How to Install GCC (build-essential) on Ubuntu 20.04

How to Install GCC (build-essential) on Ubuntu 20.04

The GNU Compiler Collection (GCC) is a collection of compilers and libraries for the C, C ++, Objective-C, Fortran, Ada, Go, and D. programming languages. Many open source projects, including the Linux kernel and GNU tools, are compiled using GCC.

This article explains how to install GCC on Ubuntu 20.04.

Install GCC on Ubuntu 20.04

The default Ubuntu repository contains a meta-package called “build-essential” which includes a collection of GNU compilers, GNU debuggers, and other development libraries and tools needed to compile software.

To install the Development Tools package, run the following command as root or as a user with sudo rights:
sudo apt update
sudo apt install build-essential

The command installs many packages, including gcc, g ++ and make.

You might also want to install a man page about using GNU / Linux for development:

sudo apt-get install manpages-dev

Verify that the GCC compiler was successfully installed by running the following command that prints the GCC version:

gcc --version

The Ubuntu 20.04 repository provides GCC version 9.3.0:

Output :

gcc (Ubuntu 9.3.0-10ubuntu2) 9.3.0
Copyright (C) 2019 Free Software Foundation, Inc.
This is free software; see the source for copying conditions.  There is NO

There she is. GCC tools and libraries have been installed on your Ubuntu system.

Compiling Hello World Examples

Compile basic C or C ++ programs using GCC quite easily. Open your text editor and create the following file:

nano hello.c
// hello.c
#include <stdio.h>
int main() {
    printf("Hello, world!\n");
    return 0;

Save the file and compile it into an executable file:

gcc hello.c -o hello

This creates a binary file called hello in the same directory where you run the command.

Run the hello program with:


The program must print:

Output :

Hello World!

Install Multiple Versions of GCC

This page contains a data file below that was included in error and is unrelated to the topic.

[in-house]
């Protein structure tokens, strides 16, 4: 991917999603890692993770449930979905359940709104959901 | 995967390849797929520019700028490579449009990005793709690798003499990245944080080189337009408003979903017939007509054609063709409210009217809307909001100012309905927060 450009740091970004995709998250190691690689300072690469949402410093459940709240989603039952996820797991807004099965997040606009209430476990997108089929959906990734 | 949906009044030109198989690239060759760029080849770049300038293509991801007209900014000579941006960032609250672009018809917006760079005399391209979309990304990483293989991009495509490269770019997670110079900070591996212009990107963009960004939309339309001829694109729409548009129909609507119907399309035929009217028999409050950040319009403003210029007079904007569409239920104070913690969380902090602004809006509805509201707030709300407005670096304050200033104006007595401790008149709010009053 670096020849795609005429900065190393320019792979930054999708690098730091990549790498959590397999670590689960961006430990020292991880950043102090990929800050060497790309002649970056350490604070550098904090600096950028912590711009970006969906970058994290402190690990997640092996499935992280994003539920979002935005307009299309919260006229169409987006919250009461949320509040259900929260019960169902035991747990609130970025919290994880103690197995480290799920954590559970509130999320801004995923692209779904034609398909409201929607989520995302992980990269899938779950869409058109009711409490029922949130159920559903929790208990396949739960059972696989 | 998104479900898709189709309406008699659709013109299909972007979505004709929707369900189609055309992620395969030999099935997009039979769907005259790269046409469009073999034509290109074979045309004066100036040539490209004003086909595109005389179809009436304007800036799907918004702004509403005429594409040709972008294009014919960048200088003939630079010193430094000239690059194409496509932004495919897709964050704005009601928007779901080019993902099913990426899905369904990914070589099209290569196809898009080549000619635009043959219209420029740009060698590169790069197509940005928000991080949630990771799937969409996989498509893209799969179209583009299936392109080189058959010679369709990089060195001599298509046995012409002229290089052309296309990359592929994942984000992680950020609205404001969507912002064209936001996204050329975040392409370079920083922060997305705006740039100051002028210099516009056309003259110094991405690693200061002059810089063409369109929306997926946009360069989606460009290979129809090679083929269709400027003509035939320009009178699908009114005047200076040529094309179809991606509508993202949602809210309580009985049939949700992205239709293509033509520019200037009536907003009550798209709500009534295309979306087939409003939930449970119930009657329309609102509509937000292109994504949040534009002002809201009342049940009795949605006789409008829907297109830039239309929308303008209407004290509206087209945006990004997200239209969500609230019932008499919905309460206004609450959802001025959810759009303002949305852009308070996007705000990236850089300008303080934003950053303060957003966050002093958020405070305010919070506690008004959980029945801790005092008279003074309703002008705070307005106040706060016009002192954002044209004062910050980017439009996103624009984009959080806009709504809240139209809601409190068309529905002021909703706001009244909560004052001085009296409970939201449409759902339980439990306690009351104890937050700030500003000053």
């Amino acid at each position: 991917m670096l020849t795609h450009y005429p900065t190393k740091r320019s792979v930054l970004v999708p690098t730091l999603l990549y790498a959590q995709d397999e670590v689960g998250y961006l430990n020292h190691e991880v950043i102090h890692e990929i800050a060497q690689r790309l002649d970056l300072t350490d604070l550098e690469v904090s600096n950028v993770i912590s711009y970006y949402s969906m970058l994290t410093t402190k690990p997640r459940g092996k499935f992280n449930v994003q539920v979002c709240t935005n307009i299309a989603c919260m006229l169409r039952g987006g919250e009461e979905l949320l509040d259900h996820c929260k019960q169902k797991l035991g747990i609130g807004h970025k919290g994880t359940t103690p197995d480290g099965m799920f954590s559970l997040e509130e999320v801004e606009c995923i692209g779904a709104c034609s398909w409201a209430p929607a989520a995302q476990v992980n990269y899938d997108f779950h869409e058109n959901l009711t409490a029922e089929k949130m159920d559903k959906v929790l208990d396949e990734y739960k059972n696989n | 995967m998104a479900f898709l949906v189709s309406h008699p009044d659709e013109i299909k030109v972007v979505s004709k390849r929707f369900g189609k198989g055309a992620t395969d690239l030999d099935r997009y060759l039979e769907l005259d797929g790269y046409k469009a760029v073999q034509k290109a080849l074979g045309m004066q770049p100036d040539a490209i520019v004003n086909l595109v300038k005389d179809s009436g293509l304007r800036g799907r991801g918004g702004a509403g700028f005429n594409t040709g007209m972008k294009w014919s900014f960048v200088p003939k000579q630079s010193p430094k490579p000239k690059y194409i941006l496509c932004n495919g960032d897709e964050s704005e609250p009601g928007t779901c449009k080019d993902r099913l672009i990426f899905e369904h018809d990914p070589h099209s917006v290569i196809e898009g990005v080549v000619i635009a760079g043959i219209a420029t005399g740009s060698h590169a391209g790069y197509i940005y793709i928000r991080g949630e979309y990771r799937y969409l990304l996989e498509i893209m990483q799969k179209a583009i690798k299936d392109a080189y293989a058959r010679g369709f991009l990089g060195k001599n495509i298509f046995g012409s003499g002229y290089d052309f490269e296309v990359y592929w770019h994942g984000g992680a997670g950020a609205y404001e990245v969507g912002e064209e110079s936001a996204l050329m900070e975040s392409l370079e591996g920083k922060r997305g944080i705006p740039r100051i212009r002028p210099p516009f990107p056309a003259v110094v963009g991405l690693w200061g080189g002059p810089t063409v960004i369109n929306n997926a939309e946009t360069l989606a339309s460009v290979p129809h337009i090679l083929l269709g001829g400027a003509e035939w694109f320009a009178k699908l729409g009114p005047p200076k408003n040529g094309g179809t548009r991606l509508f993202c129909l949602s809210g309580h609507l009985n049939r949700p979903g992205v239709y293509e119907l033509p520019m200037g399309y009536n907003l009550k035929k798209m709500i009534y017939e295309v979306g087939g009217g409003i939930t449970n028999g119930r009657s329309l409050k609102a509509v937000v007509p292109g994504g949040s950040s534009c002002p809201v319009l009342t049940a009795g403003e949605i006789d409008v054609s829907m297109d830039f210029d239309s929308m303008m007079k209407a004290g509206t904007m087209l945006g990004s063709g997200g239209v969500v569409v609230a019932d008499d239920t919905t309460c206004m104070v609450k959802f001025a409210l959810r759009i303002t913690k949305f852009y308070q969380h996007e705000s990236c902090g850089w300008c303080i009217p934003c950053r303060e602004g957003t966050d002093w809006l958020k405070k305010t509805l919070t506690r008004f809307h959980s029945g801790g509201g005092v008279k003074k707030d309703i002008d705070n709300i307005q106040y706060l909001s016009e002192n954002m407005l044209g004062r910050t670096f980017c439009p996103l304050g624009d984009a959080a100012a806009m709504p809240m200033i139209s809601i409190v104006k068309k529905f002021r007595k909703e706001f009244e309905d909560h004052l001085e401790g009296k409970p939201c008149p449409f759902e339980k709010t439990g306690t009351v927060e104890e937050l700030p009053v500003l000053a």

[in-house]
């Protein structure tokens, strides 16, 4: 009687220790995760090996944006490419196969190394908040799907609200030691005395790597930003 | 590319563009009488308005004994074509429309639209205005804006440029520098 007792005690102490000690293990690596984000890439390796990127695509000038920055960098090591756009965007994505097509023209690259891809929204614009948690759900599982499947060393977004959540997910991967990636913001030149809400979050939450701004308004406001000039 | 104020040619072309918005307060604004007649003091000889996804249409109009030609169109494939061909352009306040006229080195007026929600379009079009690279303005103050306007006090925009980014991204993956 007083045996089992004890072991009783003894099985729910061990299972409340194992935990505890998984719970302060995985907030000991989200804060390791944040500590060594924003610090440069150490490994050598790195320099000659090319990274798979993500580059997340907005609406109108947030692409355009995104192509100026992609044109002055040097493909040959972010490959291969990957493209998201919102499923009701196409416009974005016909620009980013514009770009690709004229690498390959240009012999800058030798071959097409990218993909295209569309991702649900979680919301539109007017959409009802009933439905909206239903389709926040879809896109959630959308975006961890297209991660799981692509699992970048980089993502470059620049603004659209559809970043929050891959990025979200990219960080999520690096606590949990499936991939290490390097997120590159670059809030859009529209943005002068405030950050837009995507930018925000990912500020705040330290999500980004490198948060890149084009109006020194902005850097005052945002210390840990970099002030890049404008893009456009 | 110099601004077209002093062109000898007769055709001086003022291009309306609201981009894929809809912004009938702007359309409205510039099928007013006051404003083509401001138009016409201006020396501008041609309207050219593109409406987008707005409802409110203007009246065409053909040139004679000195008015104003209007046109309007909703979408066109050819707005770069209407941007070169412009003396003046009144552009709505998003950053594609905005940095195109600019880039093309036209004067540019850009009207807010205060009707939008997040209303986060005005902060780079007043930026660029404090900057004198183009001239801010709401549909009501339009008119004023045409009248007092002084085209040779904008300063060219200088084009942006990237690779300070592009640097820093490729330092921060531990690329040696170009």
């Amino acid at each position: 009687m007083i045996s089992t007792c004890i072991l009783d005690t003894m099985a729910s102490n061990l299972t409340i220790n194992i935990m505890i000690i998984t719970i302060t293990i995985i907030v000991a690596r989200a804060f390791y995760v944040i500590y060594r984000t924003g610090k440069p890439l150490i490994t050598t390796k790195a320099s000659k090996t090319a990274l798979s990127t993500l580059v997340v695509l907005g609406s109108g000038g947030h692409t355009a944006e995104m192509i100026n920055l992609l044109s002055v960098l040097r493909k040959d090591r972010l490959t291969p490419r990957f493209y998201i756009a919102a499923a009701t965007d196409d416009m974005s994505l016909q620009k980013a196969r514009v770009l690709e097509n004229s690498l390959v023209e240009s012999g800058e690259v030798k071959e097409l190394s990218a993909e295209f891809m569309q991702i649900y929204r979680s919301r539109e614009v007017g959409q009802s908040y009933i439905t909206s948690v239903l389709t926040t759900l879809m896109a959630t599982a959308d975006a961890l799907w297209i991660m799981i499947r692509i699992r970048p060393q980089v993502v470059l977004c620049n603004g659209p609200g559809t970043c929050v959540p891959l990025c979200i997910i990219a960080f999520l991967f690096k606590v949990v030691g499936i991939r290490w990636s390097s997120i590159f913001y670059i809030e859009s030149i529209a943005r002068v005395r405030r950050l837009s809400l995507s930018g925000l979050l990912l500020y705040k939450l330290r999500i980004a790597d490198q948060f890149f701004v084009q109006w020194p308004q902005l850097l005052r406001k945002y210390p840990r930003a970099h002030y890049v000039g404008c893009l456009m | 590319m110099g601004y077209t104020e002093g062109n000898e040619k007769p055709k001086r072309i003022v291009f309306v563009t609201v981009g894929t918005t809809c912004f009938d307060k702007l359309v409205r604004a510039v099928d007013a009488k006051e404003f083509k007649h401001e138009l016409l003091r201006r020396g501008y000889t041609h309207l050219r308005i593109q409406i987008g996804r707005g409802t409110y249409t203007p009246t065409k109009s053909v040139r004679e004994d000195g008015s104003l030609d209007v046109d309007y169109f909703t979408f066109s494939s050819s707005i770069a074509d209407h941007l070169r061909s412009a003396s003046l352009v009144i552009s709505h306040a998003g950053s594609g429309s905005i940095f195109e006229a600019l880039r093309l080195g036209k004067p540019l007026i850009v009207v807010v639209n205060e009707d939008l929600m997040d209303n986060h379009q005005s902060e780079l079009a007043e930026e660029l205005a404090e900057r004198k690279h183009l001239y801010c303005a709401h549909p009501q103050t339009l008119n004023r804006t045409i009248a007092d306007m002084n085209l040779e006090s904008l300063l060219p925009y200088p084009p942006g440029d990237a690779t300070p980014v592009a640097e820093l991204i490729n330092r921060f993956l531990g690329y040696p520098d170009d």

This section provides instructions on how to install and use several versions of GCC on Ubuntu 20.04. The latest version of the GCC compiler includes new functions and optimization improvements.

At the time of writing this article, the default Ubuntu repository includes several versions of GCC, from 7.x.x to 10.x.x. At the time of writing, the latest version of GCC is 10.1.0.

In the following example, we will install the three latest versions of GCC and G ++.

Install the desired version of GCC and G ++ by typing:

sudo apt install gcc-8 g++-8 gcc-9 g++-9 gcc-10 g++-10

The command below configures alternatives for each version and associates priorities with it. The default version is the one with the highest priority, in our case gcc-10.
sudo update-alternatives --install /usr/bin/gcc gcc /usr/bin/gcc-10 100 --slave /usr/bin/g++ g++ /usr/bin/g++-10 --slave /usr/bin/gcov gcov /usr/bin/gcov-10
sudo update-alternatives --install /usr/bin/gcc gcc /usr/bin/gcc-9 90 --slave /usr/bin/g++ g++ /usr/bin/g++-9 --slave /usr/bin/gcov gcov /usr/bin/gcov-9
sudo update-alternatives --install /usr/bin/gcc gcc /usr/bin/gcc-8 80 --slave /usr/bin/g++ g++ /usr/bin/g++-8 --slave /usr/bin/gcov gcov /usr/bin/gcov-8

Later if you want to change the default version use the alternative-update command:

sudo update-alternatives --config gcc

Output :

There are 3 choices for the alternative gcc (providing /usr/bin/gcc).

  Selection    Path            Priority   Status
* 0            /usr/bin/gcc-10   100       auto mode
  1            /usr/bin/gcc-10   100       manual mode
  2            /usr/bin/gcc-8    80        manual mode
  3            /usr/bin/gcc-9    90        manual mode

Press <enter> to keep the current choice[*], or type selection number:

You will be presented with a list of all versions of GCC installed on your Ubuntu system. Enter the version number that you want to use as the default and press Enter.

This command will make a symbolic link to certain versions of GCC and G ++.


We have shown you how to install GCC on Ubuntu 20.04. You can now visit the official GCC Documentation page and learn how to use GCC and G ++ to compile your C and C ++ programs.

If you experience problems or get feedback, leave a comment below.

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